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Black History Month: Children Who Lived Through Desegregation Of Malverne Schools Reflect On That Tumultuous Time

MALVERNE, N.Y. (CBSNewYork) -- More than 50 years ago, passions boiled over on Long Island in the fight to integrate schools to achieve equal education.

CBS2's Carolyn Gusoff has more on what happened to the children in the middle of the firestorm.

It was a heated time in the nation's first suburbs. Protests raged between white and Black parents as New York state ordered schools in Malverne to desegregate.

Dr. Martin Luther King Jr. amplified Black outrage with a visit to Long Island.

"Dr. King was coming by and he reached out and rubbed my head," Fred Brewington said.

READ MORE: Continuing Coverage Of Black History Month

A young Brewington would leave his home in Lakeview to traverse woods and walk to a mostly white school in Malverne.

It was the first day of forced integration. Brewington vividly remembers his mother's words.

"Make sure you go straight to school. Don't walk on anybody's lawn because they don't want you over there, anyway," said Brewington, now a civil rights attorney.

It was a weighty message for a 9-year-old in the center of a storm.

"There was an awful lot of venom, which was being spewed toward the young students," Brewington said. "Hearing voices of people telling us to 'go back home. 'Statements like that made me feel as if I was not wanted. It's a child's understanding, but, still, it doesn't take away the pain."

Malverne schools desegregation
(Photo: CBS2)

His wife, Adrienne, as a second grader, was bused from Lakeview and remembers the yelling.

"It felt unsafe and very tumultuous," she said.

And the message.

"There are just going to be people who don't like you because of the way you look and so you just really got to be at your best all the time," said Adrienne Brewington, now an attorney and minister.

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It was a decade after the Supreme Court ruled "separate but equal" schools were inherently unequal. Malverne would test the ruling, unique in its racial imbalance. Within one district there were three elementary schools -- just one overcrowded, underserved and overwhelmingly Black.

"It's just a product of the redlining of Long Island. The local banks will not give African-American veterans mortgages in overwhelmingly white areas," said Dr. Alan Singer of Hofstra University.

"You have these two communities separated by Ocean Avenue, which, ironically, it's said sometimes the two communities are separated by an Ocean," said Donald Pupke of the Malverne Historical & Preservation Society. "The Woodfield School was overcrowded. It had fewer programs. It had much less to offer the children."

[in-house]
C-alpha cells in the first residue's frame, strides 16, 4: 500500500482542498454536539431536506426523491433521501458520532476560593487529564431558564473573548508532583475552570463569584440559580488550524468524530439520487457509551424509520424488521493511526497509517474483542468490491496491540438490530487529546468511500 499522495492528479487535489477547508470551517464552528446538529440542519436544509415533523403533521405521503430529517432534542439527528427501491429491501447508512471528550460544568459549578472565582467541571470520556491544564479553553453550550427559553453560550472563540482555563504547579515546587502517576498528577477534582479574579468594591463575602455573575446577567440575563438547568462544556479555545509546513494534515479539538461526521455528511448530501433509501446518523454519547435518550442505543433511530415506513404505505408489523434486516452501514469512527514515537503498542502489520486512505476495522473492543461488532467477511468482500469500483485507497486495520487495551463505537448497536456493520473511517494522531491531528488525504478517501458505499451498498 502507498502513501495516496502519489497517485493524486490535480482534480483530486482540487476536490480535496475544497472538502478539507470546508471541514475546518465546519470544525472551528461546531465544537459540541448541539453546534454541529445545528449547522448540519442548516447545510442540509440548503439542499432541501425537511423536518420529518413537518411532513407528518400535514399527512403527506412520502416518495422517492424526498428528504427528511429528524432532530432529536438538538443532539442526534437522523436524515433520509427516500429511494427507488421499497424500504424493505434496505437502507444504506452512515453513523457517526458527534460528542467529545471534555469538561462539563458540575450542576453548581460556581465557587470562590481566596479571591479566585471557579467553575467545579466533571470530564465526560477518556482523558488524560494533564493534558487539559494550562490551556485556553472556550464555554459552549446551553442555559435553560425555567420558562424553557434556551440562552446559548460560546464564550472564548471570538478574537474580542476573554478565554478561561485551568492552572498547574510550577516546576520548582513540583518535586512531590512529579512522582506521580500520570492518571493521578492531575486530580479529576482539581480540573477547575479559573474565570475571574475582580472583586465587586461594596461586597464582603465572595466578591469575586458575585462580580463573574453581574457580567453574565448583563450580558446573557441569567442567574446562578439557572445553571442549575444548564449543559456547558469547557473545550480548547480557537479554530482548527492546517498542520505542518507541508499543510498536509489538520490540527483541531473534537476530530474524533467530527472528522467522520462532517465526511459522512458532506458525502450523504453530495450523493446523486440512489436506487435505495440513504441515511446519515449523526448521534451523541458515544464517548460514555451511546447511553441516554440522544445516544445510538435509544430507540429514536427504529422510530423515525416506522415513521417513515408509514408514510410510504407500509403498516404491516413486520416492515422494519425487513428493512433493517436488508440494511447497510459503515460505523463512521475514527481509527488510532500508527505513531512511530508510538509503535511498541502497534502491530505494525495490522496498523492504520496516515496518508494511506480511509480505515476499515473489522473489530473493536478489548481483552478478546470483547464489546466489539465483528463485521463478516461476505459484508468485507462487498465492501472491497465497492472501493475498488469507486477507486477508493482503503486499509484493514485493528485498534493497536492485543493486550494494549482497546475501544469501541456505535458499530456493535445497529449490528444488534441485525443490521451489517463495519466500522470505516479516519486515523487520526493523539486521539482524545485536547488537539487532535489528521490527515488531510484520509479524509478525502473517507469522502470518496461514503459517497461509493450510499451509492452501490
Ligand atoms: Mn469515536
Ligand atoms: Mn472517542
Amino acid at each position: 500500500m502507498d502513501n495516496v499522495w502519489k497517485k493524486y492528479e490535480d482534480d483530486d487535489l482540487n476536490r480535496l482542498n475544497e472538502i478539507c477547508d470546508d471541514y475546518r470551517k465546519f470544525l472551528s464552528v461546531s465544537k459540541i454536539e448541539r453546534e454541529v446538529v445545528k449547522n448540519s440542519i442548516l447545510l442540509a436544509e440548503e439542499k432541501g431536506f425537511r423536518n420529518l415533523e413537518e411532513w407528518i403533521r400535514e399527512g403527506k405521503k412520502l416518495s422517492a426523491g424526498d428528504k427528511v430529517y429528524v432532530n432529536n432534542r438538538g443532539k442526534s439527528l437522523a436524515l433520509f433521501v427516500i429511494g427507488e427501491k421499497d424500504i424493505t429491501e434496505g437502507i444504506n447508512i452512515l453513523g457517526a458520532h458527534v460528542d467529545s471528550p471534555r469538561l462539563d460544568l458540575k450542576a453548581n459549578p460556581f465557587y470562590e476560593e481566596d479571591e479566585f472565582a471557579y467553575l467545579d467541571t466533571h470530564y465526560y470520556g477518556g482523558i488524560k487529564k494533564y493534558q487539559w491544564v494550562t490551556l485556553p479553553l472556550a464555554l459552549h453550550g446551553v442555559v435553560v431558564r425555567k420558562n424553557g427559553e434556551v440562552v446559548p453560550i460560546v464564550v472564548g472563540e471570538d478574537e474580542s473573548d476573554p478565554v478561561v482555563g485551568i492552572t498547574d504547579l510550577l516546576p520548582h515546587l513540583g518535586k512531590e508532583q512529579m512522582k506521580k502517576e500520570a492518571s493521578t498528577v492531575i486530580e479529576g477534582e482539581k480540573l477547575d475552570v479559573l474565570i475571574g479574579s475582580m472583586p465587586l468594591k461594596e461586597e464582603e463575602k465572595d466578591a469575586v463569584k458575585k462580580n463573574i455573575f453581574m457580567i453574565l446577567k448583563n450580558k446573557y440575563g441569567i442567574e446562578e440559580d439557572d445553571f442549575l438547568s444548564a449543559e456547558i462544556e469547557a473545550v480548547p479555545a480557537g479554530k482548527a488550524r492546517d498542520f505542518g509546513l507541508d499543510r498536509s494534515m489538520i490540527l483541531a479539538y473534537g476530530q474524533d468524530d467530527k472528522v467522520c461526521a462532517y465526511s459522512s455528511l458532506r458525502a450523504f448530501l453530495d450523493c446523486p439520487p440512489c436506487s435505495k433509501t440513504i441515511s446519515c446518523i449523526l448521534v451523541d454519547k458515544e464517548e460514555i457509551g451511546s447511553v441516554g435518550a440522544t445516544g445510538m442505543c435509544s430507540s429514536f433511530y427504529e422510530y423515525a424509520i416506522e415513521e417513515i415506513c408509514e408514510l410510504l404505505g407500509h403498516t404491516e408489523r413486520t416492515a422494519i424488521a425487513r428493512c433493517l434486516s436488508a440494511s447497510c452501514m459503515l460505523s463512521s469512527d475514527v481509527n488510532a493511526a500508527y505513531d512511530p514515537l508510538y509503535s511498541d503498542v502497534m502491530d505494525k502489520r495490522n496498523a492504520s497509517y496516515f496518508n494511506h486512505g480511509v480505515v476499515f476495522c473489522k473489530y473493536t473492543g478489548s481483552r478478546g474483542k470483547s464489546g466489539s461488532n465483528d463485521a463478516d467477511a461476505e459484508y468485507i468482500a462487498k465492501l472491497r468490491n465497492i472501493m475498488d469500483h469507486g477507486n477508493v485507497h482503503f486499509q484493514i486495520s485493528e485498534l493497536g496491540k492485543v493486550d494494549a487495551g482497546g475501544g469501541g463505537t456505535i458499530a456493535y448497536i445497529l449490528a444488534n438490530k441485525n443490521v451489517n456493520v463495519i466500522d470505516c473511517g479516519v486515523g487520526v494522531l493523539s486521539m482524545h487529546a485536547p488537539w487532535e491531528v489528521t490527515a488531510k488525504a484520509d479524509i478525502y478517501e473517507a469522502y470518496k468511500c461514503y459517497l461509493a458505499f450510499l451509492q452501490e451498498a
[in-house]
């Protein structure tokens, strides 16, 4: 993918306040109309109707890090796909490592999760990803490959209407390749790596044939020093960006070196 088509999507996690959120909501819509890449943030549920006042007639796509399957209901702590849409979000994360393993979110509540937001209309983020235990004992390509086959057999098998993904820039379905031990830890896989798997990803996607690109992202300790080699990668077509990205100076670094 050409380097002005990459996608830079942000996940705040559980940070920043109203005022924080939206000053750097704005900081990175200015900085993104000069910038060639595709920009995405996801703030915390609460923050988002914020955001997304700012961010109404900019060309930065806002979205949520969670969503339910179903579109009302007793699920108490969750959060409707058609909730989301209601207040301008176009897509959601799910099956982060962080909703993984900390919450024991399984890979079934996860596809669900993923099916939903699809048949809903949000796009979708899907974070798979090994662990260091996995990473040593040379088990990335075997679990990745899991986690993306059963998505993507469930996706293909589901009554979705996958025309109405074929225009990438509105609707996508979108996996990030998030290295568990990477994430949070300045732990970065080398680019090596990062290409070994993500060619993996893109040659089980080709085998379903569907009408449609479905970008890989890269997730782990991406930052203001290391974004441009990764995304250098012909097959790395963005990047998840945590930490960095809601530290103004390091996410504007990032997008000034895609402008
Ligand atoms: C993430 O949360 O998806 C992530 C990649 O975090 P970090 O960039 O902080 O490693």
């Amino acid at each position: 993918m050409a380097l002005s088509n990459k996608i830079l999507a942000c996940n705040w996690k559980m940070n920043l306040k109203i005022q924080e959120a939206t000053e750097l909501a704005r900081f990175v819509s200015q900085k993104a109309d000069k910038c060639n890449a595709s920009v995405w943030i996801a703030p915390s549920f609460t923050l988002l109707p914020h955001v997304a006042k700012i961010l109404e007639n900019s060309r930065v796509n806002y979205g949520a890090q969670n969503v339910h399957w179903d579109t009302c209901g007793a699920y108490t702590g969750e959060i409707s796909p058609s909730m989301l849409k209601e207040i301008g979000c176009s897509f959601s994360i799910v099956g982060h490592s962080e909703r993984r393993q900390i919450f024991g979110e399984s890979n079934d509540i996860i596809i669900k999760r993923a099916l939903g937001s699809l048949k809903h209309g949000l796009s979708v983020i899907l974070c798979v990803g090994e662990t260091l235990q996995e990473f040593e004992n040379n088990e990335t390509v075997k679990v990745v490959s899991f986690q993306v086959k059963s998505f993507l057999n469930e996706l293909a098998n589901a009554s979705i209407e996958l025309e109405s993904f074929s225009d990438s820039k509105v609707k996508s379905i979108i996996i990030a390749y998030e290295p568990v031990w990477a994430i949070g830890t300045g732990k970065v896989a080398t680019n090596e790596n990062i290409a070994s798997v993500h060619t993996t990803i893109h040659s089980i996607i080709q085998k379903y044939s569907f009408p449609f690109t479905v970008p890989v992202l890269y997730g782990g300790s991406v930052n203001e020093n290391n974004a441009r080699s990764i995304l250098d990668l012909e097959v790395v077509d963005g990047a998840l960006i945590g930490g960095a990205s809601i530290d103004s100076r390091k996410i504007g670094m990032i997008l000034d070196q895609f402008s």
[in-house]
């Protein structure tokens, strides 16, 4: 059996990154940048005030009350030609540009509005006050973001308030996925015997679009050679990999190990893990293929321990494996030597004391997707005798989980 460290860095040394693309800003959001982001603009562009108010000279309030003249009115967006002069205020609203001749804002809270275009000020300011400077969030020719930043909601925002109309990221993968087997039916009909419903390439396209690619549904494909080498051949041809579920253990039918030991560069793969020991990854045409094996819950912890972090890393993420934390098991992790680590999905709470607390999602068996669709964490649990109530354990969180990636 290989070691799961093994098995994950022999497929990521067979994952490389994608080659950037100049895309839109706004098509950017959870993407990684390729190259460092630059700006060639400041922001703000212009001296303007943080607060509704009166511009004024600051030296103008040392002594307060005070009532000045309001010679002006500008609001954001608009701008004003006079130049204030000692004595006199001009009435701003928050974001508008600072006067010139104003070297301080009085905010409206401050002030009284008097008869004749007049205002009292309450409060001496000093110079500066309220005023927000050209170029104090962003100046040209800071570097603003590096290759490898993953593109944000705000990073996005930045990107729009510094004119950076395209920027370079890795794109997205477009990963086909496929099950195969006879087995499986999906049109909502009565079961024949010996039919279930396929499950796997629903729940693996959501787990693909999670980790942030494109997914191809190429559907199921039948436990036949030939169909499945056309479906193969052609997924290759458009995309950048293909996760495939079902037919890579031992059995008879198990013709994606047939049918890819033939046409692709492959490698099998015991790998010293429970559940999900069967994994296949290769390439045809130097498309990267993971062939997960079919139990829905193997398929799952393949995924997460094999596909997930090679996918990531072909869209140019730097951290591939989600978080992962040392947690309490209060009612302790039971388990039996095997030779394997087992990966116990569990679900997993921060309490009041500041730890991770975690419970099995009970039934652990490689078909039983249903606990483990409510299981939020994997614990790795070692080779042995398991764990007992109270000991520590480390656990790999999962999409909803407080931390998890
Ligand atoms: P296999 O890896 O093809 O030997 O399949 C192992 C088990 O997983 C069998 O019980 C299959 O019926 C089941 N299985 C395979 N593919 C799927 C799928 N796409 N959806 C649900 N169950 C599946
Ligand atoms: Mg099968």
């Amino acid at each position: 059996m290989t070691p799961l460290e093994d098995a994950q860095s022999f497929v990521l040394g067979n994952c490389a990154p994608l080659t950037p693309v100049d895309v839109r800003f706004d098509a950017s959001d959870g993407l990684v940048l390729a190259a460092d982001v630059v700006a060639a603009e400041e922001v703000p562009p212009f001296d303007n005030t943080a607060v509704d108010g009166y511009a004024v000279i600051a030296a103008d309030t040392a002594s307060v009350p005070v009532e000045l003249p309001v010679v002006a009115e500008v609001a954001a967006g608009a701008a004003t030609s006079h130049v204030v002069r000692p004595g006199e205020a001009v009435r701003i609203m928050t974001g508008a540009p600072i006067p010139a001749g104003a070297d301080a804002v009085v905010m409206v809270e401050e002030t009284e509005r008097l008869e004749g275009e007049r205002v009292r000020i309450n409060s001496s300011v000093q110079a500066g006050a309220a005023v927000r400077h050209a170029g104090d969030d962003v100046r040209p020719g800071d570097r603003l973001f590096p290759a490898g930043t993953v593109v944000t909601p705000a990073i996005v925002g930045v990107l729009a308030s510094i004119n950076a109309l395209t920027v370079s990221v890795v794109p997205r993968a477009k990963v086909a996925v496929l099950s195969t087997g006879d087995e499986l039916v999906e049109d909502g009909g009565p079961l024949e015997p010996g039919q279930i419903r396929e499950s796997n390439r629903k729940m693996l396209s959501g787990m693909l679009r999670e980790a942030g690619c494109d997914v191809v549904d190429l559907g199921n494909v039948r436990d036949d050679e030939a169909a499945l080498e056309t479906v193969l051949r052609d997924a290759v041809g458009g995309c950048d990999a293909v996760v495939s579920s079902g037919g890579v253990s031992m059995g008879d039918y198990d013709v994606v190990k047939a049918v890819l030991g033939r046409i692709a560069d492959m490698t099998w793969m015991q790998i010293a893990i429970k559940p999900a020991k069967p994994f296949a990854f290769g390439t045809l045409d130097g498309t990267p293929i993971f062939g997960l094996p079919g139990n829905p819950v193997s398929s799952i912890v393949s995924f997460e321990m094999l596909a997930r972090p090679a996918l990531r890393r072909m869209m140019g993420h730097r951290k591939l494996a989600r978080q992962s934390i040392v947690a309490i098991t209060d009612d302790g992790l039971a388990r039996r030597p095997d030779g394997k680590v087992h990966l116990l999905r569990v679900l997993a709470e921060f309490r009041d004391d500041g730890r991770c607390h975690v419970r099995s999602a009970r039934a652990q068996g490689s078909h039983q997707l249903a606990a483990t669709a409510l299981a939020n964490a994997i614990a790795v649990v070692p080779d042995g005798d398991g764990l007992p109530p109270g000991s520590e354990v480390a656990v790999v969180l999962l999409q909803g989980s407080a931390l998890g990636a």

White parents asked Gov. Rockefeller and the Supreme Court to block bussing.

"You still had people who were racially motivated," Pupke said.

But Pupke added the resistance wasn't all racist.

"They were losing the neighborhood school and they couldn't see the benefit of the larger integration of all three schools because they really just wanted their kid to go to the school down the block, as opposed to across the other side of town," he said.

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A half a century later, Brewington recalls the sudden difference in his education.

"It was like Dorothy leaving Kansas and then landing in Oz. It was going from black and white to Technicolor," Brewington said.

But opposition would linger.

"They set up their own private freedom schools and they will not allow their children to go to the interracial schools," Singer said. "Even though a school integration plan is finally implemented, basically it fails because the white families just pull their kids out of the public school."

The struggle in Malverne not only shaped local history but also Brewington's life. He has spent decades giving back as a football coach and has forged lifelong friendships.

"Life and experience are great teachers and when we have those to share with each other we then become less suspect," Brewington said.

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The little boy grew up to have a big voice as a leading civil rights attorney.

"We have come a way. I do not think we have not come a long way because when you look at a majority of schools on Long Island, they are still largely segregated," Brewington said.

"Malverne's population is still 85-90% white. They didn't move. They just pulled out of the public school system," Singer said.

"It accomplished what it set out to in terms of the giving opportunity where opportunity was not present, but it did not change the hearts of individuals, and America, Malverne, Long Island have all run from that," Fred Brewington said.

Adrienne Brewington became a prosecutor and minister, and said she remembers one white teacher.

"None of the Black kids colored in their faces and she talked to us a long time about not being afraid to color in our faces, that our faces were beautiful," Adrienne Brewington said.

The Brewingtons credit their mothers for standing up to inequality.

"That's what we have to do if we want to make a better world. There is a lot of work yet to be done," Fred Brewington said.

They took small steps as children in what has become a long march.

CBS2 will have stories throughout February highlighting the contributions and sacrifices of African-Americans who helped shape our country. You can find them on CBS2 and streaming on CBS News New York, and be sure to check out our special Black History Month section on

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